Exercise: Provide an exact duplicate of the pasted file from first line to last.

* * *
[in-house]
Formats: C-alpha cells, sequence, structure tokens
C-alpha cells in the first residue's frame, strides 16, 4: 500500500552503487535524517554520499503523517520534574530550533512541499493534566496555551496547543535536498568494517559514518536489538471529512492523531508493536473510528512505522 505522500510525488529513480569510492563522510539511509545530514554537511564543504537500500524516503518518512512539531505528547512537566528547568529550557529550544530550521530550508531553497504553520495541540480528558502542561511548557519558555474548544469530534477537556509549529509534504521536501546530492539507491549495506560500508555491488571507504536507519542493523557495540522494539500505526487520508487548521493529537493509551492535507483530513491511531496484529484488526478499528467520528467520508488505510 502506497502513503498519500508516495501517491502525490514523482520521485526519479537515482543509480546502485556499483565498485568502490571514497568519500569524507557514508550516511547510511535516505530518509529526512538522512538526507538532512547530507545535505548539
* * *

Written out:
[in-house]
Formats: C-alpha cells, sequence, structure tokens
C-alpha cells in the first residue's frame, strides 16, 4: 500500500552503487535524517554520499503523517520534574530550533512541499493534566496555551496547543535536498568494517559514518536489538471529512492523531508493536473510528512505522 505522500510525488529513480569510492563522510539511509545530514554537511564543504537500500524516503518518512512539531505528547512537566528547568529550557529550544530550521530550508531553497504553520495541540480528558502542561511548557519558555474548544469530534477537556509549529509534504521536501546530492539507491549495506560500508555491488571507504536507519542493523557495540522494539500505526487520508487548521493529537493509551492535507483530513491511531496484529484488526478499528467520528467520508488505510 502506497502513503498519500508516495501517491502525490514523482520521485526519479537515482543509480546502485556499483565498485568502490571514497568519500569524507557514508550516511547510511535516505530518509529526512538522512538526507538532512547530507545535505548539